The Effect Of Osmosis In Animal Cells, Plant Cells & A Model System Introduction The purpose of this experiment is to determine as well as observe the movement of water molecules going in and coming out of model system, animal cell and plant cell through a process called osmosis. Osmosis is referred to the movement of water molecules through a semi-permeable cell membrane from an area of low solute concentration to an area of high solute concentration within a biological cell system (Karp, 2010). In other terms osmosis can also be referred to as the movement of water molecules through a cell membrane from an area of high water concentration to an area of low water concentration (Karp, 2010). In this lab the membrane of the cells that are tested are permeable to water molecules, but impermeable to solutes. Permeability refers to substances that can enter, while impermeability means that substances can not enter (Karp, 2010). Within this experiment when the process of osmosis is observed between two solutions, the solute concentrations between the two solutions are compared in either three ways; they can either be isotonic, hypertonic or hypotonic. An isotonic solution is a solution that has the same concentration of solute to the solution being compared with (Bowen, 2010). In this case, the concentration of solute in the cell is equal to the concentration of the fluid that
What is the concentration of the Cell Sap in a Potato?
What is the concentration of the cell sap in a potato? Preliminary investigation- 0.0 M Initial mass --> 1.03 g Final mass --> 1.09 g Change in mass --> + 0.06 g 0.1 M Initial mass --> 1.03 g Final mass --> 1.06 g Change in mass --> + 0.03 g 0.9 M Initial mass --> 1.20 g Final mass --> 1.14 g Change in mass --> - 0.06 g Background knowledge- Water is essential to not only plants but all living things that need to carry out the 7 life cycles which are, movement, respiration, sensitivity, nutrition, excretion, reproduction and growth. Similarly, water is needed for photosynthesis to occur as it is stated in the formula; Water + Carbon Dioxide --> Oxygen + Glucose In this process the plant is able to make glucose with water and carbon dioxide. The formula will not work properly. Being able to transport water to all of the cells of the plant is vital. A plant has lots of thin tubes that carry liquids up and down the plant, they are called, the plants Transport System. Part of that system is the Phloem tube which carries glucose and the Xylem vessels need to carry water throughout the plant. Likewise, water keeps the plant cool and keeps the cells turgid giving it support so that it can get the most sun rays for photosynthesis to occur at a maximum. When the plant cells start to take up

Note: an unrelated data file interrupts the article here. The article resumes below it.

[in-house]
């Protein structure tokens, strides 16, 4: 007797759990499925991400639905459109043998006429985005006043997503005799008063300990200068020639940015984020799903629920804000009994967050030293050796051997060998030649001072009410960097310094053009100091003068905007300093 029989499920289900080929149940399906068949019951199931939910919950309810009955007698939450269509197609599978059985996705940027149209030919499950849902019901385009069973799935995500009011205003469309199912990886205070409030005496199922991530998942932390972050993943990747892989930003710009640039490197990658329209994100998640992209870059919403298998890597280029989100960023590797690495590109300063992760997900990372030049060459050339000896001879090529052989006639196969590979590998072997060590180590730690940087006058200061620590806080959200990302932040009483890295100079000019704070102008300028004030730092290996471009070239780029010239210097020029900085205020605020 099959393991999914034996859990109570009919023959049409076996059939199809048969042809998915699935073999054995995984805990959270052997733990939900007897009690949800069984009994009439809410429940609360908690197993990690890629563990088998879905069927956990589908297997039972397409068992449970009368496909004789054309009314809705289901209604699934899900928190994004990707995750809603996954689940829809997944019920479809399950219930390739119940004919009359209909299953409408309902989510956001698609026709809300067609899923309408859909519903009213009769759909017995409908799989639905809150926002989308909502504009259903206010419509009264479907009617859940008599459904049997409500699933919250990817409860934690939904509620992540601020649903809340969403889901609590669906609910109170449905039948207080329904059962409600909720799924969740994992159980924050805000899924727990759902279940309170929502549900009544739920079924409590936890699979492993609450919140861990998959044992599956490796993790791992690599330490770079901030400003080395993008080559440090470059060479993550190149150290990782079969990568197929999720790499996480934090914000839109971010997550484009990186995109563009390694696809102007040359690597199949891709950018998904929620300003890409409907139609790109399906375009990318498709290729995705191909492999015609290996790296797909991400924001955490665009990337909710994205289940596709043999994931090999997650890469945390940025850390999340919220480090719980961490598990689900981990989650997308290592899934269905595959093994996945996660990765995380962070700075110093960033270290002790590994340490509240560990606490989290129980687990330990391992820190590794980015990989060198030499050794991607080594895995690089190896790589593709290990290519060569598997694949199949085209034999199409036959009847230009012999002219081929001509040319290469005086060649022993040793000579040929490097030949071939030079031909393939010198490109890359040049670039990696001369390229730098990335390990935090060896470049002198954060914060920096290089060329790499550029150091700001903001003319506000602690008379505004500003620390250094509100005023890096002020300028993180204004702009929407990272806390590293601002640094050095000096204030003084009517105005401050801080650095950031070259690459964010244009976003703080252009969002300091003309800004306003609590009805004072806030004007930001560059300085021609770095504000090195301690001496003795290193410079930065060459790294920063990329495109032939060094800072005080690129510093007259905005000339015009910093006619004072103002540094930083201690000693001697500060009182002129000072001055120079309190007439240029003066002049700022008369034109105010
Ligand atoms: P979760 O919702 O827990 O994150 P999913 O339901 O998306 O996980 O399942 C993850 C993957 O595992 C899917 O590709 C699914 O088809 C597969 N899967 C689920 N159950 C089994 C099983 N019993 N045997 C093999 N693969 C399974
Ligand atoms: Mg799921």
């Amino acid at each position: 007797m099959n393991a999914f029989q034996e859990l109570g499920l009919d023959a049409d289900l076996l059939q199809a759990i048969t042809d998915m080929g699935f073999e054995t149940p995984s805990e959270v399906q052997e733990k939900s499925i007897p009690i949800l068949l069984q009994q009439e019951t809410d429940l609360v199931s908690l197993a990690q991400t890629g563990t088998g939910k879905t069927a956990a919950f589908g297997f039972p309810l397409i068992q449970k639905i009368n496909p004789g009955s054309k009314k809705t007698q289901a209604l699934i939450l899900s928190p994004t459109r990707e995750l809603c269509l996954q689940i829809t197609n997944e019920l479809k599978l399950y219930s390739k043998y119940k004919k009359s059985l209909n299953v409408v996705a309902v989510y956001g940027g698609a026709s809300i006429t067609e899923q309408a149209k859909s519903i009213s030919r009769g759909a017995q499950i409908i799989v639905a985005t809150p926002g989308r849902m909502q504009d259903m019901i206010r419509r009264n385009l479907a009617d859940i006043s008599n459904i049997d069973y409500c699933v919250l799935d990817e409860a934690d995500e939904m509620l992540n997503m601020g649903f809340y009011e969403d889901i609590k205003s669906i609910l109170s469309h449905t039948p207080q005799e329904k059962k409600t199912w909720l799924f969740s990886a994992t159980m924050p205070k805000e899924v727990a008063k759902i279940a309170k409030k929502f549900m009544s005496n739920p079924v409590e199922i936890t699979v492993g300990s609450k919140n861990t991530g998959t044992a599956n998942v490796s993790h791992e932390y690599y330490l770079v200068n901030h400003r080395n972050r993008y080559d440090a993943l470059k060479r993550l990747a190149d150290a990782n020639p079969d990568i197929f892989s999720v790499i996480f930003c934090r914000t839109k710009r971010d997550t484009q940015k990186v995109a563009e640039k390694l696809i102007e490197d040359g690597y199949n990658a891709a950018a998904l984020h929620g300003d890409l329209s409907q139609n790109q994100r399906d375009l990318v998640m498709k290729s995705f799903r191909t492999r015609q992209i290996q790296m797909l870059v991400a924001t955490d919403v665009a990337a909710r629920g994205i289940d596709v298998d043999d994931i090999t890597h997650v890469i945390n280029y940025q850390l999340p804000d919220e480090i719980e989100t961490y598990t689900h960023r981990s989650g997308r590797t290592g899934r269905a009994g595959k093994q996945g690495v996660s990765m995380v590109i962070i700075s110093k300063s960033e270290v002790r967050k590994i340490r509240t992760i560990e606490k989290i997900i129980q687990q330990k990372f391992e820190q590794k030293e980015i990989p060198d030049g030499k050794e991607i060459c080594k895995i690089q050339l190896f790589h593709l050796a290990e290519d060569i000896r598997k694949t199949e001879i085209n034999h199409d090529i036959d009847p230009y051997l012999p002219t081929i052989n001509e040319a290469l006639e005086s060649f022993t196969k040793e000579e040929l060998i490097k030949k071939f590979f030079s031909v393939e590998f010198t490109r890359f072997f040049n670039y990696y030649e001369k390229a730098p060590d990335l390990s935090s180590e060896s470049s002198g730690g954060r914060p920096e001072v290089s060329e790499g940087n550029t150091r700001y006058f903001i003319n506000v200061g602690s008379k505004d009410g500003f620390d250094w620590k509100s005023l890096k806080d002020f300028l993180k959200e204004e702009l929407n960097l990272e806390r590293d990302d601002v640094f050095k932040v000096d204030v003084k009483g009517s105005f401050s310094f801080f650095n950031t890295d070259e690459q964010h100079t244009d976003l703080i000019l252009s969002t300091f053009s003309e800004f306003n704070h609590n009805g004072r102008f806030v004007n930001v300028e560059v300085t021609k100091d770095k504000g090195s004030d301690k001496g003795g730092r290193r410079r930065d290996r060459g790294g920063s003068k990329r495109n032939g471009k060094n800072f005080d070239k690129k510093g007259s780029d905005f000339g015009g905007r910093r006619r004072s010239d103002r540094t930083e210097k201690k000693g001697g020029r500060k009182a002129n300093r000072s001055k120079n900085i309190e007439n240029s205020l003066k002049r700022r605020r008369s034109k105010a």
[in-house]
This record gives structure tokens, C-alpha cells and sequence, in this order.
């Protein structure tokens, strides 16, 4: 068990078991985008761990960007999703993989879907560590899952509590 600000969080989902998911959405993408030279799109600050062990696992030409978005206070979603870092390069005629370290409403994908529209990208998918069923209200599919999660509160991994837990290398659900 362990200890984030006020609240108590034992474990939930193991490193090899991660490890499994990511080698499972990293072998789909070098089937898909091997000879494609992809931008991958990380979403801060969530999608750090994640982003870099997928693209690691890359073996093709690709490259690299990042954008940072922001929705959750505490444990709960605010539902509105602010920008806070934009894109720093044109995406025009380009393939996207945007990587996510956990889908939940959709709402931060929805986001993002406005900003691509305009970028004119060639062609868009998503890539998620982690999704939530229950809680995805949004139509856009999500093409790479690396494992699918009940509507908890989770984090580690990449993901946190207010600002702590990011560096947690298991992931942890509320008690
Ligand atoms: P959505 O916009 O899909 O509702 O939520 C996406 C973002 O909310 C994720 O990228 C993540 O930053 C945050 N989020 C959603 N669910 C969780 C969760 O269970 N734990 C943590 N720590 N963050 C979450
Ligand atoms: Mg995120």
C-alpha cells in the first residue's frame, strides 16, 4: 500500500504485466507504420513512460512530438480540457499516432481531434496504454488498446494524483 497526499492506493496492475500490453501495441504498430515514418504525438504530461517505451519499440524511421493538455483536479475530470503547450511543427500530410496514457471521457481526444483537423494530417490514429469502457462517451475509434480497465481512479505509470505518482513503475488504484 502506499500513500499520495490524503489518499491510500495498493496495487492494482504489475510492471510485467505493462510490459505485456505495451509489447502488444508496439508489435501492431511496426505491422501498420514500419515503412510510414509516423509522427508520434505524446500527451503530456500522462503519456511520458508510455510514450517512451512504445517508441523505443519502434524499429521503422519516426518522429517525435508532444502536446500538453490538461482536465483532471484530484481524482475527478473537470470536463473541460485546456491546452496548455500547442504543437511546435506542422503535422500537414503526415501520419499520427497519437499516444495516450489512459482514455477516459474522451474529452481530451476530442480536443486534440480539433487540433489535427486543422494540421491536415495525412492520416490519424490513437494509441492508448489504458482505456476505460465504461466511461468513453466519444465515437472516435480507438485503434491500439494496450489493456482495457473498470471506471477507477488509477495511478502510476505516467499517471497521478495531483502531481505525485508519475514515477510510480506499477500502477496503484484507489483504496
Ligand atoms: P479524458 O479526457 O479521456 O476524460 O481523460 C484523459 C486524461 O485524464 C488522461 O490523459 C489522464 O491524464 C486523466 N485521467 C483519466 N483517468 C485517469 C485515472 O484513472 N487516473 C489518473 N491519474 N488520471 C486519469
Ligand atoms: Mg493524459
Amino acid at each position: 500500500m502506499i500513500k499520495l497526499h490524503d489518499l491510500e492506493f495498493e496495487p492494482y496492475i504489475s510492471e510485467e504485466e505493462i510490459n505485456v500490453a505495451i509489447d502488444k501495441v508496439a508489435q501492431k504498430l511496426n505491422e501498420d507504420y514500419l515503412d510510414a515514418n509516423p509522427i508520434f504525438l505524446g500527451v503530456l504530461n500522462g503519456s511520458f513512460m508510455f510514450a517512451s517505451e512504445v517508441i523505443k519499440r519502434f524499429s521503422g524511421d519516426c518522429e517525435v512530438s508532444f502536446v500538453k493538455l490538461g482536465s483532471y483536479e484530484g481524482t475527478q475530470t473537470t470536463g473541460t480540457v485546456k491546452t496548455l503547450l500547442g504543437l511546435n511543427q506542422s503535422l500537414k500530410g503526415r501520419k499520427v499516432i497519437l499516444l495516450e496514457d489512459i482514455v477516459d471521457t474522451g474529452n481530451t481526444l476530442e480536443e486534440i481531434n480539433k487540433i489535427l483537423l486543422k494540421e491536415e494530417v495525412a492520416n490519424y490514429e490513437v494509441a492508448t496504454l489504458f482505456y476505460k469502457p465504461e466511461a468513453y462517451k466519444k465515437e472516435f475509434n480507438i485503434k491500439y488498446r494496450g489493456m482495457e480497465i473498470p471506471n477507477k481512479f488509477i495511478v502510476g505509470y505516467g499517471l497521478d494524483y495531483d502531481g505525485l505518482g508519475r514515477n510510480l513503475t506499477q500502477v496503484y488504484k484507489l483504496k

Proteins. The experiment aimed to extract proteins from green papaya through salting out with the use of ammonium sulfate. Ultrafiltration was then done in preparation to ion-exchange chromatography which would be employed to purify the crude protein extr
PROTEINS I. Objectives: The experiment aimed to extract proteins from green papaya through salting out with the use of ammonium sulfate. Ultrafiltration was then done in preparation to ion-exchange chromatography which would be employed to purify the crude protein extract. Amersham Hi-Trap Sephadex Desalting Column would be utilized to further purify the samples. SDS-PAGE was then be employed to isolate and further analyze and purify the proteins in the sample. Finally, silver stain was utilized to visualizeand keep track of the purity of the proteins. II. Introduction: Proteins are complex organic macromolecules that are built from the 20 common building blocks called amino acids arranged in a linear chain linked together by peptide bonds between the carboxyl and the amino groups of adjacent amino acid residues. Usually, proteins contain 200-300 amino acids although some are made up of thousands of amino acids like titin, the largest known protein found in skeletal and cardiac muscles containing 34350 amino acids. Proteins are vital to every organism as it participates in virtually every process within cells like metabolism, cell cycle, immune responses, cell signaling, cell locomotion, transport of materials in body fluids and a lot more. In this experiment, green papaya was utilized as the source of protein. Green papaya is the unripe fruit of the plant Carica papaya
Identifying different biological macromolecules